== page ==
the spy who fell to earth
In 2007, Ashraf Marwan’s body was found in a rose garden in Mayfair, London. He had, it seemed, fallen from a fifth floor window of his home.
Marwan was Egyptian, born in Cairo in 1944. He moved to London in 1981 and had become a very rich businessman, whose name was once linked to several high profile corporate acquisitions.
In 2002 he was outed by an Israeli historian as having been a spy. Not just any spy, but the most important intelligence asset that Israel had ever recruited.
This historian, Ahron Bregman, maintained contact with Marwan in the subsequent years, and in 2007 was acting as a consultant on Marwan’s memoirs.
These memoirs would never see the light of day. For, on the night of Marwan’s death, the manuscript went missing.
Marwan was born into a middle class Egyptian family. He was smart, excelled at school, and went onto university. There he met Mona Nasser, the daughter of the president of Egypt, Gamal Abdel Nasser.
Nasser was seen as one of the greatest figures of the Arab world and the post-colonial movement.
The president did not approve of Mona’s choice of partner, but Mona, his favorite child, persuade her father to give his blessing.
Mona and Ashraf married in 1966. The couple moved to London, where he enrolled at a university to gain a graduate degree in chemistry.
A scandal ensued, where Marwan was caught cheating on Mona with the wife of a Kuwaiti oil sheik. Summoned back to Cairo, Marwan faced the wrath of President Nasser. Despite her father’s demand that she divorce Marwan, Mona refused - she still loved him, despite his infidelity.
Though the couple did not like life back in Egypt, they had no choice but to obey Nasser. However, Marwan was permitted to return to London - under strict supervision - to complete his degree.
On one of these visits to the UK, Marwan made contact with the Israeli embassy. He offered his services as a spy. Nothing came of this until, in 1970, Nasser died of a heart attack.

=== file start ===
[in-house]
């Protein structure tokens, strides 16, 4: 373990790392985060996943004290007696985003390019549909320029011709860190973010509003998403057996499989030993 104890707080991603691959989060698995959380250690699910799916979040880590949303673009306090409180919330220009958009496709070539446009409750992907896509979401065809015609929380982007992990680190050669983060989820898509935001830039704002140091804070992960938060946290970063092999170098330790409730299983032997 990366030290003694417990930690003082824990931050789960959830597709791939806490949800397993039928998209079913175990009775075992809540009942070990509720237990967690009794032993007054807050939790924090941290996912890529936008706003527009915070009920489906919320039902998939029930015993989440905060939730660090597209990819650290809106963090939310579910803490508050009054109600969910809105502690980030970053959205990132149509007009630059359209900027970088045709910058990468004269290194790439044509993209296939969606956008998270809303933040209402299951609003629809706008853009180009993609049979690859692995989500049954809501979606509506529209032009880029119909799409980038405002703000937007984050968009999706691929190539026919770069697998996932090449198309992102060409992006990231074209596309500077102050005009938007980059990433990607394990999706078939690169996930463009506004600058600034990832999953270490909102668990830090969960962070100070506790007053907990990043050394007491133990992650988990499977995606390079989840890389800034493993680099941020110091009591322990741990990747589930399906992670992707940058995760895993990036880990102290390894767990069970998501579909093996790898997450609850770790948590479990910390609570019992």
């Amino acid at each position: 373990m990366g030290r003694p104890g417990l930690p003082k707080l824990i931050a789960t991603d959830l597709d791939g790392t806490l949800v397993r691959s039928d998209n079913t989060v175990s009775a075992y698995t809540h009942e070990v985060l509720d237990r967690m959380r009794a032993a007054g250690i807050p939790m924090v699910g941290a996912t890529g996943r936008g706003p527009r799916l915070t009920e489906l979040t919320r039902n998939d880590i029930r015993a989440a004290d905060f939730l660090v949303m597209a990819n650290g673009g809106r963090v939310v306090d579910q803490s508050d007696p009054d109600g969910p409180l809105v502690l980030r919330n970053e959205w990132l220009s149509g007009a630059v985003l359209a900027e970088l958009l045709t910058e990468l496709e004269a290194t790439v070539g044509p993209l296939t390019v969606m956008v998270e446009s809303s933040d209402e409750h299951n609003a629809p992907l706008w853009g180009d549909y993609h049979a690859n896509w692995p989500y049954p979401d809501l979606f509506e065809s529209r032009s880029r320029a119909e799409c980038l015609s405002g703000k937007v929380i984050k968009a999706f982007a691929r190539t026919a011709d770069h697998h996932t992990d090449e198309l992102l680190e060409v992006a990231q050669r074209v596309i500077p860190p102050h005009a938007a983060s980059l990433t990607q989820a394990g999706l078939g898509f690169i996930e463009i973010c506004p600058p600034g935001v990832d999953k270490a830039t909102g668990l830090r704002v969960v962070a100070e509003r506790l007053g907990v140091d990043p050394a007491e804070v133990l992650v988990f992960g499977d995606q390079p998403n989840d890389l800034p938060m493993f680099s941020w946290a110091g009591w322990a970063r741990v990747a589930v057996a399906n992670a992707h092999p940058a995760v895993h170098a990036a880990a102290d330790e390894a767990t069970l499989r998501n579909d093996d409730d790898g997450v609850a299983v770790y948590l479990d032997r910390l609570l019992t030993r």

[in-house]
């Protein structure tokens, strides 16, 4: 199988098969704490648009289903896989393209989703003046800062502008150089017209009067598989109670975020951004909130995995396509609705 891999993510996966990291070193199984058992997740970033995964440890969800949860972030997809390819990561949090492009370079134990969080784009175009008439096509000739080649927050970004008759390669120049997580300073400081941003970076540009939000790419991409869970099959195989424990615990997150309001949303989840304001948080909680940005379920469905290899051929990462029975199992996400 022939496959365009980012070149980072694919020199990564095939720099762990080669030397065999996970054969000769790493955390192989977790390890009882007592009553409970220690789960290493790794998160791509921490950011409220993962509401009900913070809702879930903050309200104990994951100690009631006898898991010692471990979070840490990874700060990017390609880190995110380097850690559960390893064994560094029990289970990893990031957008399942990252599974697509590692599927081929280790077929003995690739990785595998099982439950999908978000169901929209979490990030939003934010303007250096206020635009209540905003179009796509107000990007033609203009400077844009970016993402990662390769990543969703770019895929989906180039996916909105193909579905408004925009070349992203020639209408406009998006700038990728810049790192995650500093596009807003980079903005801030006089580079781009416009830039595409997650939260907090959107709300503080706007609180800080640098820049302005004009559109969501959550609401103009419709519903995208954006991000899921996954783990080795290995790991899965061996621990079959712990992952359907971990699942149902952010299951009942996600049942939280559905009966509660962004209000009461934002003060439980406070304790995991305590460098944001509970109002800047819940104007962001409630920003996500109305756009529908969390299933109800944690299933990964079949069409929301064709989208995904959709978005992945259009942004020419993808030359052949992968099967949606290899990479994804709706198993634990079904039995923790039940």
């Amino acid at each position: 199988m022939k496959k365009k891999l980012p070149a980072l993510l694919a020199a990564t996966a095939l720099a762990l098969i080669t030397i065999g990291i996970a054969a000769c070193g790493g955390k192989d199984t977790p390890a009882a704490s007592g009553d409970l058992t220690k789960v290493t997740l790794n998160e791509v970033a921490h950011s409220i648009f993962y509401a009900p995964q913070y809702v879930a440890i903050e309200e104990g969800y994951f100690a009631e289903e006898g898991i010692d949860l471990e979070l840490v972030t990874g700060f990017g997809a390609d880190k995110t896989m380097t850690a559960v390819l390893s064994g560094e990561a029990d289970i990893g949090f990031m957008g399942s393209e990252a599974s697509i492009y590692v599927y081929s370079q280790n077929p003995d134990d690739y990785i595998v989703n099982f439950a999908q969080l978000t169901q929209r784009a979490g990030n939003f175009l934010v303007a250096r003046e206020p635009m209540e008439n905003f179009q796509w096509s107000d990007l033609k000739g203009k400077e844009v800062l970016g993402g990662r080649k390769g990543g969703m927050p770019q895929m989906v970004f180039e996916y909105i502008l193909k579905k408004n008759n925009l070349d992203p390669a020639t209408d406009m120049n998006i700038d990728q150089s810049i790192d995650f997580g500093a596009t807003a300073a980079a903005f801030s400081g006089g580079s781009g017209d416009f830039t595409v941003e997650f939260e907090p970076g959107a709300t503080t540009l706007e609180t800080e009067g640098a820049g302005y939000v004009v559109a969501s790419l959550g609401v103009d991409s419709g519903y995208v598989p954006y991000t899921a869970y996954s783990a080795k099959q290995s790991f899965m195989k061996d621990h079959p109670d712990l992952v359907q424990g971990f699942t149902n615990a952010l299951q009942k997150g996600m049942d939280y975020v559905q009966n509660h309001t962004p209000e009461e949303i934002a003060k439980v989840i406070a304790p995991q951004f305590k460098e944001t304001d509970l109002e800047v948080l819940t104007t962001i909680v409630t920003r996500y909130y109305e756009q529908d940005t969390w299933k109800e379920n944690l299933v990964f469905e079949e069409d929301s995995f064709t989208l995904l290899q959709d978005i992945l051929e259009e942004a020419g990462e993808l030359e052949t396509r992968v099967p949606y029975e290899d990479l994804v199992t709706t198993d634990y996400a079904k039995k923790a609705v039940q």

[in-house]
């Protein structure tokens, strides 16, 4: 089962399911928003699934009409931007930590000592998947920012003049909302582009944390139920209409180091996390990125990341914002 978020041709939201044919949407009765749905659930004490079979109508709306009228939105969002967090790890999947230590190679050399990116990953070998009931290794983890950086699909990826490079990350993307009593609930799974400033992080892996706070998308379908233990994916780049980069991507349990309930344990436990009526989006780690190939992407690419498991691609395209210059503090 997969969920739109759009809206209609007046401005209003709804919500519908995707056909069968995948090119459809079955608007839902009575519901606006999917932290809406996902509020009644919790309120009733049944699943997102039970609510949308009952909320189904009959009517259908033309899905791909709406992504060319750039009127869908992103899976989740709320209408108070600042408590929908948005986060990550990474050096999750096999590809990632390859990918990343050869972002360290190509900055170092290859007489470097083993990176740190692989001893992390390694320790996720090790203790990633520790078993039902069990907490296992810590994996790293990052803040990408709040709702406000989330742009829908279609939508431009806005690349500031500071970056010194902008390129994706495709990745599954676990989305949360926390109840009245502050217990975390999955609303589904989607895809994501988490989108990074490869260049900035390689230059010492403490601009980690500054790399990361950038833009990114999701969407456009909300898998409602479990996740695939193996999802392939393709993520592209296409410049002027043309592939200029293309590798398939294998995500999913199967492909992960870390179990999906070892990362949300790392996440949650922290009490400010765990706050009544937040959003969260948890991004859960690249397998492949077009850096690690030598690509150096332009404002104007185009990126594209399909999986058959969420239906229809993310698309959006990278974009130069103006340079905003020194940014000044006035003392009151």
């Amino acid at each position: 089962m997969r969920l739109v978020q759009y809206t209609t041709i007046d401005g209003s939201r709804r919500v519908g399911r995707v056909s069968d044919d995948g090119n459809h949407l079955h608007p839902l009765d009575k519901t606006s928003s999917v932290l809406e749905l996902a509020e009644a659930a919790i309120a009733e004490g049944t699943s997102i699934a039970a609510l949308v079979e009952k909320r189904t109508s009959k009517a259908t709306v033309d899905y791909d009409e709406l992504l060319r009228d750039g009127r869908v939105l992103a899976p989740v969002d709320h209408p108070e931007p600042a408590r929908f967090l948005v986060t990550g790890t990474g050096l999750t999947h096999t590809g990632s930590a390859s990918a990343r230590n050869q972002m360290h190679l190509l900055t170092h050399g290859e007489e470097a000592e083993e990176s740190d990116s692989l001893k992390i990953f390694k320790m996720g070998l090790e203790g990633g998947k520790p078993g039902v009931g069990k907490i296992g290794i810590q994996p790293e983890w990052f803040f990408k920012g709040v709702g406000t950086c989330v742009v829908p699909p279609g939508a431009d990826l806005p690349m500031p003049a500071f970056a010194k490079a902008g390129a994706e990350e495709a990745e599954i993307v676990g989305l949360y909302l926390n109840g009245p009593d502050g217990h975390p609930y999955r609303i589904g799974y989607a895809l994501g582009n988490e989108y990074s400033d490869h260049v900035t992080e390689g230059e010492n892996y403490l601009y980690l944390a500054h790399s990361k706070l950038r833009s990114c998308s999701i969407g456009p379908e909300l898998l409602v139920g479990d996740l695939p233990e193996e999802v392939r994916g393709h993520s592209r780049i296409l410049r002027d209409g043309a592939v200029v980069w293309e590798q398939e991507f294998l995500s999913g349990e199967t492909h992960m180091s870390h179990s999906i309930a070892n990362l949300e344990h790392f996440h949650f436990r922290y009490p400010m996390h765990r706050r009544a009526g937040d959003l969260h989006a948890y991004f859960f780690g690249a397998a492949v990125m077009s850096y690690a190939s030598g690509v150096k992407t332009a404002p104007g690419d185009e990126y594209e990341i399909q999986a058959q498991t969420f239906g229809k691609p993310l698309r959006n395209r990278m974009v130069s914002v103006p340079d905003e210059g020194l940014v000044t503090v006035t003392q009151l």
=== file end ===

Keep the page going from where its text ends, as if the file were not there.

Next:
Marwan prospered under the new regime of President Anwar Sadat. Now in a position of power and influence, Marwan began to provide large quantities of top secret information to Mossad, Israel’s intelligence agency.
This intelligence was of such value - coming from the very top of the Egyptian government - that Mossad codenamed Marwan “The Angel”. They considered him their most important foreign asset. As one top Mossad officer put it: “Material like this from a source like this is something that happens once in a thousand years.”
Marwan’s reports - including his assessments of Egyptian strategy, politics, and personalities - shaped Israeli policy towards Egypt, and its Arab neighbors in general.
Israel had soundly defeated Egypt and the combined forces of most of the Arab world in the 1967 Six-Day War. In that conflict, the Israeli armed forces captured the Golan Heights from Syria, the West Bank from Jordan, and the Sinai Peninsula from Egypt.
The Israelis knew that it was only a matter of time before Egypt and Syria would attempt to liberate their territories. However, based in large part on the intelligence provided by Marwan, the government in Tel Aviv became certain that Egypt and Syria would not launch an attack unless they had sufficient military hardware - provided by the USSR - to strike at Israeli cities.